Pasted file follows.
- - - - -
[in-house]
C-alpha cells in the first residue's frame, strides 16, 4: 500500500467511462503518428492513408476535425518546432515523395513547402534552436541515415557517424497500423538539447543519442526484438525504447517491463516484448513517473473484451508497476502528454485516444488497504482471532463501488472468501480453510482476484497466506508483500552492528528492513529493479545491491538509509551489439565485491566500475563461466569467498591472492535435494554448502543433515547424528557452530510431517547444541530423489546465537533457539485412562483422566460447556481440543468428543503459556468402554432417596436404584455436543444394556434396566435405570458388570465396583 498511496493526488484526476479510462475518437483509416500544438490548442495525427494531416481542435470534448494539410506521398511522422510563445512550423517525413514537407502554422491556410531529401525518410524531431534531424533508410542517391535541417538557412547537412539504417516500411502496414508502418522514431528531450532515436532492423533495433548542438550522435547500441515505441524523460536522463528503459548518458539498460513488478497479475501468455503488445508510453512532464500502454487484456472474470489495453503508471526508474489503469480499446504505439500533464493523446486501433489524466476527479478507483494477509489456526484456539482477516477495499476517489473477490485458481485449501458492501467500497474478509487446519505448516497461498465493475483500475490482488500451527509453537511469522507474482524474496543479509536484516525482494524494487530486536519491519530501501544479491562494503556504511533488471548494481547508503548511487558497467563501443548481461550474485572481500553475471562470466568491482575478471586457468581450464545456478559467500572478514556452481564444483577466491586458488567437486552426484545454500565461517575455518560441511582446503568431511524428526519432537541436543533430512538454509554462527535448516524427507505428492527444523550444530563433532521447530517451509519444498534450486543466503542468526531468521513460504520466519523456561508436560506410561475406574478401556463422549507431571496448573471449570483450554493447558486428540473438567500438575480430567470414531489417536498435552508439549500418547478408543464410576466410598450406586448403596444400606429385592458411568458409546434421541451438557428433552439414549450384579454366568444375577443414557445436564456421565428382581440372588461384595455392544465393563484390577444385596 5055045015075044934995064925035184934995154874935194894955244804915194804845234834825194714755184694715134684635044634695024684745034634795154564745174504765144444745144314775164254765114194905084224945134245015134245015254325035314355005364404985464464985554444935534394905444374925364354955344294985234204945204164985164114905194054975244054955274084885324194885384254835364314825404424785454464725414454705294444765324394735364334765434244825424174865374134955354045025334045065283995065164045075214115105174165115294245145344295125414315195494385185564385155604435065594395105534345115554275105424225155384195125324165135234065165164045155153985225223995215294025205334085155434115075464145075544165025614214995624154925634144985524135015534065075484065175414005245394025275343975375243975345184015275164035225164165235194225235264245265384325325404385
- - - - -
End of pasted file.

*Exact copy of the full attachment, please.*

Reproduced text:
[in-house]
C-alpha cells in the first residue's frame, strides 16, 4: 500500500467511462503518428492513408476535425518546432515523395513547402534552436541515415557517424497500423538539447543519442526484438525504447517491463516484448513517473473484451508497476502528454485516444488497504482471532463501488472468501480453510482476484497466506508483500552492528528492513529493479545491491538509509551489439565485491566500475563461466569467498591472492535435494554448502543433515547424528557452530510431517547444541530423489546465537533457539485412562483422566460447556481440543468428543503459556468402554432417596436404584455436543444394556434396566435405570458388570465396583 498511496493526488484526476479510462475518437483509416500544438490548442495525427494531416481542435470534448494539410506521398511522422510563445512550423517525413514537407502554422491556410531529401525518410524531431534531424533508410542517391535541417538557412547537412539504417516500411502496414508502418522514431528531450532515436532492423533495433548542438550522435547500441515505441524523460536522463528503459548518458539498460513488478497479475501468455503488445508510453512532464500502454487484456472474470489495453503508471526508474489503469480499446504505439500533464493523446486501433489524466476527479478507483494477509489456526484456539482477516477495499476517489473477490485458481485449501458492501467500497474478509487446519505448516497461498465493475483500475490482488500451527509453537511469522507474482524474496543479509536484516525482494524494487530486536519491519530501501544479491562494503556504511533488471548494481547508503548511487558497467563501443548481461550474485572481500553475471562470466568491482575478471586457468581450464545456478559467500572478514556452481564444483577466491586458488567437486552426484545454500565461517575455518560441511582446503568431511524428526519432537541436543533430512538454509554462527535448516524427507505428492527444523550444530563433532521447530517451509519444498534450486543466503542468526531468521513460504520466519523456561508436560506410561475406574478401556463422549507431571496448573471449570483450554493447558486428540473438567500438575480430567470414531489417536498435552508439549500418547478408543464410576466410598450406586448403596444400606429385592458411568458409546434421541451438557428433552439414549450384579454366568444375577443414557445436564456421565428382581440372588461384595455392544465393563484390577444385596 5055045015075044934995064925035184934995154874935194894955244804915194804845234834825194714755184694715134684635044634695024684745034634795154564745174504765144444745144314775164254765114194905084224945134245015134245015254325035314355005364404985464464985554444935534394905444374925364354955344294985234204945204164985164114905194054975244054955274084885324194885384254835364314825404424785454464725414454705294444765324394735364334765434244825424174865374134955354045025334045065283995065164045075214115105174165115294245145344295125414315195494385185564385155604435065594395105534345115554275105424225155384195125324165135234065165164045155153985225223995215294025205334085155434115075464145075544165025614214995624154925634144985524135015534065075484065175414005245394025275343975375243975345184015275164035225164165235194225235264245265384325325404385